One of my many "manospheric" books — self-improvement books that people scorned by the uglier sex can't help but hate — asks this question:
How could I completely clear myself internally, and fill that space with positive energy?
A few days ago, I sat down and I wrote down these answers for myself:
- Busy myself with productive and positive activities.
- Lead a healthy, principled life.
- Seek the company of other healthy, principled people.
- When I am preoccupied about something, do something to get closer to fixing that preoccupation, instead of staying preoccupied.
- Say, for example, if I'm worried about getting a job, then do something that gets me closer to getting a job. If there is nothing to be done, go back to step 1 of this list.
- Motivate myself using positive imagery and energy.
- Focus on activities that give me energy, rather than sapping it from me.
- Avoid situations, conversations, and other inputs to my brain that would sap energy or cause me to busy myself with negative or toxic thoughts. "I don't want this on my brain", then close the page / exit the room / leave the place.
Now sit down with a piece of paper, write down What are my answers? on it, and then start writing your own answers to this question.
"I don't want this on my brain"? What's that about?
One of the bits of knowledge I have incorporated to my life is this article by Scott Adams, which I highly recommend.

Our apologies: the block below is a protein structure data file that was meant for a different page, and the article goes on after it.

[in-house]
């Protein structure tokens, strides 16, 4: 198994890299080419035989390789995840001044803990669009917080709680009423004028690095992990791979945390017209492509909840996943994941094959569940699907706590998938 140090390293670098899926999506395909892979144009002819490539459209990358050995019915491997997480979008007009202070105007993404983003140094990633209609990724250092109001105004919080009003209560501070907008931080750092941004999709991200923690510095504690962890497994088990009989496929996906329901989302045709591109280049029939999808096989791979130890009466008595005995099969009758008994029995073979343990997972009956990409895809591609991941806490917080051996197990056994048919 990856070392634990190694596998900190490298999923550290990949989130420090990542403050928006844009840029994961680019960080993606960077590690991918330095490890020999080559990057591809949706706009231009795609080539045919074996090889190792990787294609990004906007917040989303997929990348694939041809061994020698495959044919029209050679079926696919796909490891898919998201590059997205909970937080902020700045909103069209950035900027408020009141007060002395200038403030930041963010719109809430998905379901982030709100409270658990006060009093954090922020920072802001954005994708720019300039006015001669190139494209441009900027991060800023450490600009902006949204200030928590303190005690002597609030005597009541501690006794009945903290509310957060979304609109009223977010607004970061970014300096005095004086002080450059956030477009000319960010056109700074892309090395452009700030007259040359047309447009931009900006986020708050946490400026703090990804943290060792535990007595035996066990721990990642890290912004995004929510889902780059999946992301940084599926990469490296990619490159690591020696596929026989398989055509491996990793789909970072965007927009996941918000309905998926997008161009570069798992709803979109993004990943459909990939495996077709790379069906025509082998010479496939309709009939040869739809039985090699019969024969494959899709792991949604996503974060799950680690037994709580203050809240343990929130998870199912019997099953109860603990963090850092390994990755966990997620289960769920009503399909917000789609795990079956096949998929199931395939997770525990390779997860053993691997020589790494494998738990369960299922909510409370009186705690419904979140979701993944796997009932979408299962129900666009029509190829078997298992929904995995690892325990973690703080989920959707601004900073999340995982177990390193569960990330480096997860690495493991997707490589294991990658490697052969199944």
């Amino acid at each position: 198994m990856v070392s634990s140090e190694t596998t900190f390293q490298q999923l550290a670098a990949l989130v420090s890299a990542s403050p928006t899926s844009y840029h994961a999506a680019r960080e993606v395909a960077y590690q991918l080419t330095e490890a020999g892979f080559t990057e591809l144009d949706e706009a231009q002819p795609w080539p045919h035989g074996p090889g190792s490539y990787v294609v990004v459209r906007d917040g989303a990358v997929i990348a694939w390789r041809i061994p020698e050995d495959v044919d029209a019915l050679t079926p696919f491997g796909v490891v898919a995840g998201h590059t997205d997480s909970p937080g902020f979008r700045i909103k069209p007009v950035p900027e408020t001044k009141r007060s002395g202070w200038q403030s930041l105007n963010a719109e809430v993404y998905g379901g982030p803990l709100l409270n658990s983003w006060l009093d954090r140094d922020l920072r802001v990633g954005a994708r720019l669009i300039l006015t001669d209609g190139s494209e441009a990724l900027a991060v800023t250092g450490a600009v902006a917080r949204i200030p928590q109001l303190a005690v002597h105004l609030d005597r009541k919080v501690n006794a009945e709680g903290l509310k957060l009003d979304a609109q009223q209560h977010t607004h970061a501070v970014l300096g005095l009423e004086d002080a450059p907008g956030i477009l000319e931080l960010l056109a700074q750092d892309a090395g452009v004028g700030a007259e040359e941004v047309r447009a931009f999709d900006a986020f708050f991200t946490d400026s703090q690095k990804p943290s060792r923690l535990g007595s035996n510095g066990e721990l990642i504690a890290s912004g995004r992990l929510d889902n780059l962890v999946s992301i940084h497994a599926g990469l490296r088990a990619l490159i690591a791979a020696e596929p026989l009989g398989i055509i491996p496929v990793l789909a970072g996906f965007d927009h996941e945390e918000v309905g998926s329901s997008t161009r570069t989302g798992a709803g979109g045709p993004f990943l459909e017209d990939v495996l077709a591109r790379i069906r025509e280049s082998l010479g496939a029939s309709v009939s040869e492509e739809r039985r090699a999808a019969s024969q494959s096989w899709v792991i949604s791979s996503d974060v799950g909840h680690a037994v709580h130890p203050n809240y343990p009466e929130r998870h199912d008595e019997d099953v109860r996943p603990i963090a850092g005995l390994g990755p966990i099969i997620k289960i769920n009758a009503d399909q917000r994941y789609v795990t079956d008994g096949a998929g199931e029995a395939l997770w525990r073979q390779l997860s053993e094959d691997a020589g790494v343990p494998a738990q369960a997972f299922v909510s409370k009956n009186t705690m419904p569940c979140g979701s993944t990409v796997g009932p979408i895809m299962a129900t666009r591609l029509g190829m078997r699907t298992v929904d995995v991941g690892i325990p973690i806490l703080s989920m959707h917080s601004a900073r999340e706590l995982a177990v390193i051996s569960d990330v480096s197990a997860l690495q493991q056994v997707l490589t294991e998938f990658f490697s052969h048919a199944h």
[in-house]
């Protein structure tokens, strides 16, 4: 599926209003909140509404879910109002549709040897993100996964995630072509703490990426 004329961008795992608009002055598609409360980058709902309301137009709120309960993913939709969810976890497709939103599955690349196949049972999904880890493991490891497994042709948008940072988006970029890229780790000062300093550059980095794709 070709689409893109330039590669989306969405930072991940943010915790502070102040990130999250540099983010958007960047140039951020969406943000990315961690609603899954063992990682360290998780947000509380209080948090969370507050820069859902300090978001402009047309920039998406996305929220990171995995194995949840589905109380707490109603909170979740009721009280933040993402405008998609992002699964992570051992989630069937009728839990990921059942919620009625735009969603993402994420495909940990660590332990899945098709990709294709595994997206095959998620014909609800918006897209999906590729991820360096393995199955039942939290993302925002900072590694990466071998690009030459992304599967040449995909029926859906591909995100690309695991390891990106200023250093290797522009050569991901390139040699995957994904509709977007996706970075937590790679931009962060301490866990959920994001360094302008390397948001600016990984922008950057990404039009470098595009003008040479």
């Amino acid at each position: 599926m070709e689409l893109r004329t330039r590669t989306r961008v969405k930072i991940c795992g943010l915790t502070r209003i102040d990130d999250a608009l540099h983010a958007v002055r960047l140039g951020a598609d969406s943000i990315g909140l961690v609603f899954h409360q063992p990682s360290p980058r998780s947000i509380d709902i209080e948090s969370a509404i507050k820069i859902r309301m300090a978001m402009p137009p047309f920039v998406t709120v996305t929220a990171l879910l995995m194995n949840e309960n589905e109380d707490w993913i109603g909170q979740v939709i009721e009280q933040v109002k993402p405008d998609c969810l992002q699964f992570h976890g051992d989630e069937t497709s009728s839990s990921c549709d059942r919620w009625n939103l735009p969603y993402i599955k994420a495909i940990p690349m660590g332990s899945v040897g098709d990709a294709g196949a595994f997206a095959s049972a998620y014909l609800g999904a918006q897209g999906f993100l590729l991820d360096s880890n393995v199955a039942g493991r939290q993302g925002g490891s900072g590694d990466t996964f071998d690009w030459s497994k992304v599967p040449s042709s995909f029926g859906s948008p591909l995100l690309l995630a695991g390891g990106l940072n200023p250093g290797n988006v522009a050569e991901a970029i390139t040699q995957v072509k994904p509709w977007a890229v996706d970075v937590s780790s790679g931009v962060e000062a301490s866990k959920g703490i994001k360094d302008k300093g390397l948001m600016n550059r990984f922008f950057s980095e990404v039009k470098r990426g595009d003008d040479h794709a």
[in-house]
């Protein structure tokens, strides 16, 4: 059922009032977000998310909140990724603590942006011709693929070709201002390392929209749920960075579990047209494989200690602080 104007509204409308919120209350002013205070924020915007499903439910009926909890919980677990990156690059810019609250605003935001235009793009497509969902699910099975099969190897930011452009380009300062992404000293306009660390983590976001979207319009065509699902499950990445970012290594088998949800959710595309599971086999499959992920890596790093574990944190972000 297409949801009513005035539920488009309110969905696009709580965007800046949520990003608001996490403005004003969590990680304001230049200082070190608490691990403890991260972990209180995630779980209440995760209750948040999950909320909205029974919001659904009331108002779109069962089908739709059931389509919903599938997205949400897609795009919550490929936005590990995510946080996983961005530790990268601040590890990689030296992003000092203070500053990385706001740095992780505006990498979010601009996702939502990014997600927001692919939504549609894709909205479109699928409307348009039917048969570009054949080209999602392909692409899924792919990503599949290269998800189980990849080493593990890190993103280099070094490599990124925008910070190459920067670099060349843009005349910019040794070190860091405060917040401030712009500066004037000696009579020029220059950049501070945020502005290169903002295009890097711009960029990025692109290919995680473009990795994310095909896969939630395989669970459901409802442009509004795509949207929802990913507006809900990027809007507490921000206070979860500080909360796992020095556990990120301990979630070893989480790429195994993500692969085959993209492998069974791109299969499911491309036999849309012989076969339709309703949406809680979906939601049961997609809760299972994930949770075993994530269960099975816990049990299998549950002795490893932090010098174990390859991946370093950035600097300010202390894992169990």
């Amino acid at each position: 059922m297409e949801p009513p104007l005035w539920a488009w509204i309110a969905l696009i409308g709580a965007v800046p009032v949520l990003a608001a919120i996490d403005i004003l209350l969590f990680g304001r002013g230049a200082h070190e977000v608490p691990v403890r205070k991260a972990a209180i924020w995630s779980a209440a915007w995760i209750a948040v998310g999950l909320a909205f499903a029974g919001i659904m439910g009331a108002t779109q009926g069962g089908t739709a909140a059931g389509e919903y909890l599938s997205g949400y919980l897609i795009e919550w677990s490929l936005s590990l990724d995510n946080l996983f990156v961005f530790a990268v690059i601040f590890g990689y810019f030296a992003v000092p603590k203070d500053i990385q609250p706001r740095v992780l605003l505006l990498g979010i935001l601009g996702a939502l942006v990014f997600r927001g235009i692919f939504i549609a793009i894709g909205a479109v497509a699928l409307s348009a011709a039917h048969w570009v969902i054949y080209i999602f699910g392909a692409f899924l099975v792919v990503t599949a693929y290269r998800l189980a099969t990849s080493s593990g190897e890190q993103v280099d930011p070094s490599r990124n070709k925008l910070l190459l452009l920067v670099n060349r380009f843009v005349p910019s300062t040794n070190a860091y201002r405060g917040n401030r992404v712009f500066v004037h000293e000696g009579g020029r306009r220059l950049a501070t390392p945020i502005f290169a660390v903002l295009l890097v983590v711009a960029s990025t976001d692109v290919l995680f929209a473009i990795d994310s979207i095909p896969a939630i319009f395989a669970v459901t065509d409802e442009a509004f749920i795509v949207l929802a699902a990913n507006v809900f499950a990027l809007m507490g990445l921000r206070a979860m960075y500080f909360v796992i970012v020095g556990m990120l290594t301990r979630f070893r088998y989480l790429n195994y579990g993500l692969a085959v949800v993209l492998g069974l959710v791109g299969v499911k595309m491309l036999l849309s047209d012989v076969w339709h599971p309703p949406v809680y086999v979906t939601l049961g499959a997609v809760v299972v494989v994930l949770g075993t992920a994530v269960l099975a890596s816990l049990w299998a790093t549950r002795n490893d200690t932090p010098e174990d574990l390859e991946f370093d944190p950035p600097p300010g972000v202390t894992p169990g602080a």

I've achieved a point in my life where I've become extremely conscious of how inputs that the world throws at my body affect the way my brain thinks and processes information, but not just that. Those inputs also affect my intuitive decision of what my brain focuses on. I'm also aware of how the things that my brain is focusing on, inform how my body develops.
So, following Scott's advice, I've been increasingly using the mantra "I don't want that on my brain" when I see or experience something that would lead me to think things that my former self would be addicted to, but my current self knows they would sap my energy and distract me from improvement. I simply say "I don't want that on my brain" and then I'll close the browser tab, or close the book, or walk out of the place I'm in. Anything else to make the useless energy-sapping sensory input stop.
It makes a big difference. I really recommend reading the linked article, and then applying this principle to your daily life.